“My sense of direction was different than the other guys in the band,” he concedes. “I think at one point there were thoughts of gearing things in a Skid Row kind of direction, but I was listening to Peter Gabriel records, off in La-La Land; that was the furthest thing from my personal interest. If that makes me a dickhead, I’m a dickhead.”
Ironically, much of Saigon Kick’s early appeal – on the first album in particular – stemmed from the fact the band couldn’t be lumped into a single genre, metal or otherwise. They were an act of dynamics and extremes, doing whatever they wanted to do for the love of making music.
“And without a doubt, Matt was a huge factor in building that base,” says Bieler. “I’m not a frontman and I’m not cool. Matt has this neat thing about him that just makes him compelling as an artist. Looking back, I see now that the idea of me taking over, maybe we thought it would be a Phil Collins replacing Peter Gabriel kind of thing. At that time I think Matt devalued my worth, and I’m sure I felt the same towards him.”
Fans of the first two Saigon Kick records are in general agreement that album #3, Water, was a letdown. Not only was Kramer’s absence and Jason’s vocal takeover a shock, having heavy tracks ‘One Step Closer’, ‘Torture’ and ‘Close To You’ sandwiched with lighter pop-oriented fare like ‘I Love You’, ‘When You Were Mine’ and ‘On And On’ left folks scratching their heads. The album had some fine moments, just not enough of them. Bieler takes a look back at the making of what some fans took as Saigon Kick’s fall from grace:
“We were coming out of this situation where we had this great frontman, we had a lot of success and a single that almost went platinum, and we went to Sweden to record a new album. Matt brought a lot of ideas that I think everybody thought – not just me – were a little disjointed, and I’m off on the other end writing whatever the hell I wanted to write. It came down to him wanting to do something his way, and at that time the rest of us wanted to do it our way, so he decided to leave. We were in isolation, so it was a fun record to make in that we were in a suburb of Stockholm with no one around, no sounding board. Looking back on that I would kind of agree with you; it has some cool parts, and there are other parts where I cringe, but that’s true of anything I’ve done.”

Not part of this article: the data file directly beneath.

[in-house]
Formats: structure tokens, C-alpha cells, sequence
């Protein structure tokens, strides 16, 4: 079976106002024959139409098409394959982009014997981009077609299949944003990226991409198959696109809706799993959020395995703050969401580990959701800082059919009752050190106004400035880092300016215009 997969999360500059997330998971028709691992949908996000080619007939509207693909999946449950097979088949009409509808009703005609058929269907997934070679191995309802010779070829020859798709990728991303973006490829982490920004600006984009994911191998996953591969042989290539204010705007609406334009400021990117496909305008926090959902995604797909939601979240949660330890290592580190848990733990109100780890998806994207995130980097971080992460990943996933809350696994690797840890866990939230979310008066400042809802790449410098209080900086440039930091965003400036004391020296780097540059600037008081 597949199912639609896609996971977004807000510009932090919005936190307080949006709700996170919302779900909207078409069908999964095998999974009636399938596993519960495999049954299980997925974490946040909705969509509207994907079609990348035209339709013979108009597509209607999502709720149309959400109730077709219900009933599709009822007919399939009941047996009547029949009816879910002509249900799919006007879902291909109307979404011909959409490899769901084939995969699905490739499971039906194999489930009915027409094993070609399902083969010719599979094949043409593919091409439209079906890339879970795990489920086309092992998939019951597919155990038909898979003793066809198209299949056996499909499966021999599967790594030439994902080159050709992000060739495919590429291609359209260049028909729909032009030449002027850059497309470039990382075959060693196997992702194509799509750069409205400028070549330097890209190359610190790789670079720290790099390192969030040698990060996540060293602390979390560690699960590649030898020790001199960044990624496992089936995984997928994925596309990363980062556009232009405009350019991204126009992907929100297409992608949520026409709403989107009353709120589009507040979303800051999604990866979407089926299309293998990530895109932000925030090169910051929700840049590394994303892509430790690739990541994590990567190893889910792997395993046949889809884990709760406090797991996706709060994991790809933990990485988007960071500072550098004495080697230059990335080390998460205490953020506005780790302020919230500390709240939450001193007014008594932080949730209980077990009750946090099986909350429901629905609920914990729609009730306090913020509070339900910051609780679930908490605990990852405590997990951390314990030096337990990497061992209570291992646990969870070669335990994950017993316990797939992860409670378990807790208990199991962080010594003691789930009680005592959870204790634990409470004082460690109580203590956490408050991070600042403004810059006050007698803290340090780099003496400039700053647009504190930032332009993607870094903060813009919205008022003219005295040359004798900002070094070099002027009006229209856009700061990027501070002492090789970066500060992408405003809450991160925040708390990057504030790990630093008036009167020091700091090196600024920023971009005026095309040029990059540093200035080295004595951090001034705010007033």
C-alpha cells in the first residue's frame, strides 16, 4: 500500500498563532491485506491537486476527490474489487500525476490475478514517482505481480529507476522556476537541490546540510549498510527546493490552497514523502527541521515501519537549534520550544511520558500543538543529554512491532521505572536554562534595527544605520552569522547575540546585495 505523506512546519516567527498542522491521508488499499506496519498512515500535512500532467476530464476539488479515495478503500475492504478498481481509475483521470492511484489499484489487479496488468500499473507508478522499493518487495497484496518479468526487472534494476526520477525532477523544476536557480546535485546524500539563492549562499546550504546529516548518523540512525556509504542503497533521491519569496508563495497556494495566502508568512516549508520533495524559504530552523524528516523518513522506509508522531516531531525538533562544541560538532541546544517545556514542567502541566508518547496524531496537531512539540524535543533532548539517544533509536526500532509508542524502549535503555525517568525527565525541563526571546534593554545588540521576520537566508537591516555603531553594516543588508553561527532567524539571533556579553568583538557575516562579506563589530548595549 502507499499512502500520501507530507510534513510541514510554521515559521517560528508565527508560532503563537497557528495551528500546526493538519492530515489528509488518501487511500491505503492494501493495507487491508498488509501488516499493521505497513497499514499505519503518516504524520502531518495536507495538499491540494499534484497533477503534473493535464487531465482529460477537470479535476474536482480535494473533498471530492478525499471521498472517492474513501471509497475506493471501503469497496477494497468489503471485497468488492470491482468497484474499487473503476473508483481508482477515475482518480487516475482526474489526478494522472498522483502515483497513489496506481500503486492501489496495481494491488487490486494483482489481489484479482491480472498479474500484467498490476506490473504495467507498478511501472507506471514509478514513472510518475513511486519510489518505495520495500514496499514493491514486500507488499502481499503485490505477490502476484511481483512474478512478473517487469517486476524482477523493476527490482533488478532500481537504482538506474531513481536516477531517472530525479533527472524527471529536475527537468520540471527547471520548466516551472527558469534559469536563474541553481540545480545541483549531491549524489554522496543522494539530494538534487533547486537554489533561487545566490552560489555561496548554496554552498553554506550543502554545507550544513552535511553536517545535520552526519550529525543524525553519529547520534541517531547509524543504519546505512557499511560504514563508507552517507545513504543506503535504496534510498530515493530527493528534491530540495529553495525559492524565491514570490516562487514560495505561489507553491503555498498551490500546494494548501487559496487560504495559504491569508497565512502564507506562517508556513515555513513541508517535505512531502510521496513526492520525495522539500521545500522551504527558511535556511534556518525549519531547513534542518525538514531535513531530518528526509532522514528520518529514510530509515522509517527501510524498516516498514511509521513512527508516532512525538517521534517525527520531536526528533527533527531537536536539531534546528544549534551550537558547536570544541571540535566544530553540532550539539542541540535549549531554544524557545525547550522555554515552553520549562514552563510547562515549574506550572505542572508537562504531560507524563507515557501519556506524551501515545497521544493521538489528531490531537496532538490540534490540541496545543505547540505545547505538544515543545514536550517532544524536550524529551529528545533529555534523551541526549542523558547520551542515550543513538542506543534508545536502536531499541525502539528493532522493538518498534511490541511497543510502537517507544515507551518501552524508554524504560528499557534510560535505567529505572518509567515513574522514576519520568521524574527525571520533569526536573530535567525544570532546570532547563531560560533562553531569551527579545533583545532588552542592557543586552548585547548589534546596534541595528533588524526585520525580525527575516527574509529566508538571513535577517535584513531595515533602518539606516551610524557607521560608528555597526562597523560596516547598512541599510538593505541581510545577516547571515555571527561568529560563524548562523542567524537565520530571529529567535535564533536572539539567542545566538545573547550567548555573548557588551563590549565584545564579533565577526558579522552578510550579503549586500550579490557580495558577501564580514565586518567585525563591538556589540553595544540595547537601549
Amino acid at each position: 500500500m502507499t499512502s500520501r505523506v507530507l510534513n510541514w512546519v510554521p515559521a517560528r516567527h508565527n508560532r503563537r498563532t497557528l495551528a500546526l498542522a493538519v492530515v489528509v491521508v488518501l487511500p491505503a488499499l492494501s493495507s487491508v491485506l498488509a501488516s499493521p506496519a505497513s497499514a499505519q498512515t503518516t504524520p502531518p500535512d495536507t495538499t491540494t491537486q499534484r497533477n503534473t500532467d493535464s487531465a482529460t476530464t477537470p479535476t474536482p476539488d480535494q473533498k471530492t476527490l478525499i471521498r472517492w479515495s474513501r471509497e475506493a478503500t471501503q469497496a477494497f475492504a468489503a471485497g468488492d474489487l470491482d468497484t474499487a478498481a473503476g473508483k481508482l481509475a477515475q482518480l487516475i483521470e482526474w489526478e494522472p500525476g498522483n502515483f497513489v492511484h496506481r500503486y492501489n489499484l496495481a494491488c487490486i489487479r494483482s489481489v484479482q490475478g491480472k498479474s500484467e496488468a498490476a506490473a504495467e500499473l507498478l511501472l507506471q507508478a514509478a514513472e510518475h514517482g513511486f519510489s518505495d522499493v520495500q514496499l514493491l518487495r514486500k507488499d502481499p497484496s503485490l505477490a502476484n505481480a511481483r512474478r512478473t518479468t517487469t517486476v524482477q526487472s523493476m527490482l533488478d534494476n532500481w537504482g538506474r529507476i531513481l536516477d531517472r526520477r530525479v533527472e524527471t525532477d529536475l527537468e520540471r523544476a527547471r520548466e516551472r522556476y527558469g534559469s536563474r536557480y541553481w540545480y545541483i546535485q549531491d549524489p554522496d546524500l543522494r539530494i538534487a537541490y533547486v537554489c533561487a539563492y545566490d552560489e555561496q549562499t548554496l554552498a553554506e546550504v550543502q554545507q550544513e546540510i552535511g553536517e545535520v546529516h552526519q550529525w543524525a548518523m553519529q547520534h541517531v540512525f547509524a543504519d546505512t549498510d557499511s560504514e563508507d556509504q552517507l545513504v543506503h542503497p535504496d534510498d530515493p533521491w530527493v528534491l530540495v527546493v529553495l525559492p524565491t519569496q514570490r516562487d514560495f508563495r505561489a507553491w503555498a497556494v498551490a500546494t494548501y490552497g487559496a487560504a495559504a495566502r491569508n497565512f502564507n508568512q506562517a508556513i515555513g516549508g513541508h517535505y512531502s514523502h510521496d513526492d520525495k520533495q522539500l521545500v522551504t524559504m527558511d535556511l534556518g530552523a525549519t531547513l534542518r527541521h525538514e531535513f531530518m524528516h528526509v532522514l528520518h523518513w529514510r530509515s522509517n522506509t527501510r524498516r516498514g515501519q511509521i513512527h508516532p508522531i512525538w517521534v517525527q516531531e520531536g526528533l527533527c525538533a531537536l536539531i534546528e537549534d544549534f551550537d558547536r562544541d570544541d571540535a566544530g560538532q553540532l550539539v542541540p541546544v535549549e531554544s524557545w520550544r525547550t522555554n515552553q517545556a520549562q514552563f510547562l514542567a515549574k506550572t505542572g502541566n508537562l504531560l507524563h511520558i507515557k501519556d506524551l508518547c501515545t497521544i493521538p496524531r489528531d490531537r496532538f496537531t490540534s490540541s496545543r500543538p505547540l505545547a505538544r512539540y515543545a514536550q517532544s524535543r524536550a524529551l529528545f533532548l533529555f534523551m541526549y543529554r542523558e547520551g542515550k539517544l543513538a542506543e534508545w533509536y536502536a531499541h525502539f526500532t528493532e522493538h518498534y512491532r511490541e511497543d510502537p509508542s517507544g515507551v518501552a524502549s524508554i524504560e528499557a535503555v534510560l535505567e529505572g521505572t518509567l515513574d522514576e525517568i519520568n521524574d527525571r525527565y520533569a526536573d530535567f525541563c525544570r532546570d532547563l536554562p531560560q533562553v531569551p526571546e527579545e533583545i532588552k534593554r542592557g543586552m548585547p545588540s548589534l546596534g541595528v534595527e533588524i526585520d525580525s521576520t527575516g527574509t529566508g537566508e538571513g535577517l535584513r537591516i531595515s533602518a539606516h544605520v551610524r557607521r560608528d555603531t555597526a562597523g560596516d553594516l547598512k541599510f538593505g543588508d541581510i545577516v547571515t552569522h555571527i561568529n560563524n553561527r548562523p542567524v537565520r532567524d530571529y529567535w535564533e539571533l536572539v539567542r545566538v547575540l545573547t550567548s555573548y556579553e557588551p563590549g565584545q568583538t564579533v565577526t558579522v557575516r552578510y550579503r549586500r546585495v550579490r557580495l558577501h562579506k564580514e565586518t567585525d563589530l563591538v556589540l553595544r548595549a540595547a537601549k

“We were taking the band in this unorthodox direction. Matt left, so of course we lost a huge chunk of fans. Water wasn’t a tremendous commercial success, although by today’s standards it’d be triple platinum (laughs). The Water record exploded in Asia, though, and became this juggernaut for us. It became huge for us in places that I wasn’t even sure where they were on a map. We ended up playing sold out arenas on a tour of Indonesia, which was four or five shows. It was a neat experience, but when we came back and started working on the Devil In The Details record we tried to narrow our focus a little bit, which is why it sounds more together as a complete package. There’s more of a theme running through it.”
The popular belief amongst the diehard fans is that there’s no Saigon Kick without Matt Kramer. By the same token, there’s no band without Jason Bieler either. Bottom line; Saigon Kick can’t live up to anyone’s expectations unless Kramer and Bieler are working as a unit.
“A lot of people feel that way, and even I’ve come to feel that way. As I said, time gives you a little perspective and I think you start to value what other people’s contributions were. It’s just like breaking up with a girlfriend; when that happens it’s ‘Screw her!’ and ‘Death to her!’, and later on you think ‘Man, she could really cook. What the fuck did I do?’ All the other things start to come out beyond the fact she was a pain in the ass (laughs).”
“The funny thing is I’ve done other things, I’m doing other projects, I’m having a blast, so when Phil (Varone/drums) reached out to me about doing a reunion… I don’t know. My only thing about Saigon Kick is that I wouldn’t want it to be a ‘Will Work For Food’ tour. I hate that, and I expressed to the guys that whatever and if ever we do something, I want to do it at a level that’s higher and better than it was. You tend to remember the best things about a band when they’re younger, and when you see them when you’re older you think ‘Oh man, they suck! Maybe they’re still the same band and just never got any better.’ I’d want to go out there and capture something, do something great. If we’re going to do some shows, I don’t want to show up with one flashlight and rip off the fans to make an extra $200. That’s not what I’m interested in.”